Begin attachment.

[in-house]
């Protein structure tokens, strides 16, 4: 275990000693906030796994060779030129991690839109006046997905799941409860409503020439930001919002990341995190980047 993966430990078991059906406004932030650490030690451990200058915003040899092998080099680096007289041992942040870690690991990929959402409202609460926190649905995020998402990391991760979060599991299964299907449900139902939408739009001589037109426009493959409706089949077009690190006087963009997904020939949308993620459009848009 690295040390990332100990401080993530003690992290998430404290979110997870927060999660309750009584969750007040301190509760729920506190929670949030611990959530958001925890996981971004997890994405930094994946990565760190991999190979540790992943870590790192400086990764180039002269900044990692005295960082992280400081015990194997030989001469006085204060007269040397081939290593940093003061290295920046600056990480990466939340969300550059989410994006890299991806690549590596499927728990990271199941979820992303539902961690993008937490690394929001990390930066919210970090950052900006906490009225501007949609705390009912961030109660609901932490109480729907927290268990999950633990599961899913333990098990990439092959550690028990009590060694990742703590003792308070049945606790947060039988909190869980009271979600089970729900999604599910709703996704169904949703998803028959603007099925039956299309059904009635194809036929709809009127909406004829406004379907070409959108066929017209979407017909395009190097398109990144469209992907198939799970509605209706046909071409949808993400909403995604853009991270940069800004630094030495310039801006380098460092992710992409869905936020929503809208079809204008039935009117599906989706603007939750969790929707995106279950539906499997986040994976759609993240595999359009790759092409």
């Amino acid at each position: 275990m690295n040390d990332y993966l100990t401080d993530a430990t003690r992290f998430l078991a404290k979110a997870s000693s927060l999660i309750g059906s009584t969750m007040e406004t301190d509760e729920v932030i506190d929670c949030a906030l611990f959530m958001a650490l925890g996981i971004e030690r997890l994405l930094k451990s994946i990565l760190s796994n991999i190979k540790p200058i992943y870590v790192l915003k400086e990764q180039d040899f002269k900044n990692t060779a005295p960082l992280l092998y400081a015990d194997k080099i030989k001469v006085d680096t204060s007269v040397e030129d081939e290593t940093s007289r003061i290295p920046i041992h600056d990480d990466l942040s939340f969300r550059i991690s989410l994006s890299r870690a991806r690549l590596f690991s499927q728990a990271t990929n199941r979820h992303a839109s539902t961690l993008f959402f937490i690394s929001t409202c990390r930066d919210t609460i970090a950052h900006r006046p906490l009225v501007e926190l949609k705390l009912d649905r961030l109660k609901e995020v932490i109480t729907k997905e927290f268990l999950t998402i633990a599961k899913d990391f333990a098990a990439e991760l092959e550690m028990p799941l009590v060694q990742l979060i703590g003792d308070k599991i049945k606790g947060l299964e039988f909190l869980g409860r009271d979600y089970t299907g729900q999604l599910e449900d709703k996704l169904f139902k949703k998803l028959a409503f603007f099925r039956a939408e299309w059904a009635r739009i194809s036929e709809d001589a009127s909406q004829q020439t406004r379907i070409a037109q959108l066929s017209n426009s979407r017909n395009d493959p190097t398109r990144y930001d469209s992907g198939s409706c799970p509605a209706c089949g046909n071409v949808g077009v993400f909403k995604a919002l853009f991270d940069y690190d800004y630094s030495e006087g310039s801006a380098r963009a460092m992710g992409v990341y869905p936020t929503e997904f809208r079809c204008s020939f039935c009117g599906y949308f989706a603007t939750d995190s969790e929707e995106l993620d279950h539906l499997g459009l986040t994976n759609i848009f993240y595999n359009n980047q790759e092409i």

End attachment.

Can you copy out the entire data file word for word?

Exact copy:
[in-house]
């Protein structure tokens, strides 16, 4: 275990000693906030796994060779030129991690839109006046997905799941409860409503020439930001919002990341995190980047 993966430990078991059906406004932030650490030690451990200058915003040899092998080099680096007289041992942040870690690991990929959402409202609460926190649905995020998402990391991760979060599991299964299907449900139902939408739009001589037109426009493959409706089949077009690190006087963009997904020939949308993620459009848009 690295040390990332100990401080993530003690992290998430404290979110997870927060999660309750009584969750007040301190509760729920506190929670949030611990959530958001925890996981971004997890994405930094994946990565760190991999190979540790992943870590790192400086990764180039002269900044990692005295960082992280400081015990194997030989001469006085204060007269040397081939290593940093003061290295920046600056990480990466939340969300550059989410994006890299991806690549590596499927728990990271199941979820992303539902961690993008937490690394929001990390930066919210970090950052900006906490009225501007949609705390009912961030109660609901932490109480729907927290268990999950633990599961899913333990098990990439092959550690028990009590060694990742703590003792308070049945606790947060039988909190869980009271979600089970729900999604599910709703996704169904949703998803028959603007099925039956299309059904009635194809036929709809009127909406004829406004379907070409959108066929017209979407017909395009190097398109990144469209992907198939799970509605209706046909071409949808993400909403995604853009991270940069800004630094030495310039801006380098460092992710992409869905936020929503809208079809204008039935009117599906989706603007939750969790929707995106279950539906499997986040994976759609993240595999359009790759092409």
């Amino acid at each position: 275990m690295n040390d990332y993966l100990t401080d993530a430990t003690r992290f998430l078991a404290k979110a997870s000693s927060l999660i309750g059906s009584t969750m007040e406004t301190d509760e729920v932030i506190d929670c949030a906030l611990f959530m958001a650490l925890g996981i971004e030690r997890l994405l930094k451990s994946i990565l760190s796994n991999i190979k540790p200058i992943y870590v790192l915003k400086e990764q180039d040899f002269k900044n990692t060779a005295p960082l992280l092998y400081a015990d194997k080099i030989k001469v006085d680096t204060s007269v040397e030129d081939e290593t940093s007289r003061i290295p920046i041992h600056d990480d990466l942040s939340f969300r550059i991690s989410l994006s890299r870690a991806r690549l590596f690991s499927q728990a990271t990929n199941r979820h992303a839109s539902t961690l993008f959402f937490i690394s929001t409202c990390r930066d919210t609460i970090a950052h900006r006046p906490l009225v501007e926190l949609k705390l009912d649905r961030l109660k609901e995020v932490i109480t729907k997905e927290f268990l999950t998402i633990a599961k899913d990391f333990a098990a990439e991760l092959e550690m028990p799941l009590v060694q990742l979060i703590g003792d308070k599991i049945k606790g947060l299964e039988f909190l869980g409860r009271d979600y089970t299907g729900q999604l599910e449900d709703k996704l169904f139902k949703k998803l028959a409503f603007f099925r039956a939408e299309w059904a009635r739009i194809s036929e709809d001589a009127s909406q004829q020439t406004r379907i070409a037109q959108l066929s017209n426009s979407r017909n395009d493959p190097t398109r990144y930001d469209s992907g198939s409706c799970p509605a209706c089949g046909n071409v949808g077009v993400f909403k995604a919002l853009f991270d940069y690190d800004y630094s030495e006087g310039s801006a380098r963009a460092m992710g992409v990341y869905p936020t929503e997904f809208r079809c204008s020939f039935c009117g599906y949308f989706a603007t939750d995190s969790e929707e995106l993620d279950h539906l499997g459009l986040t994976n759609i848009f993240y595999n359009n980047q790759e092409i």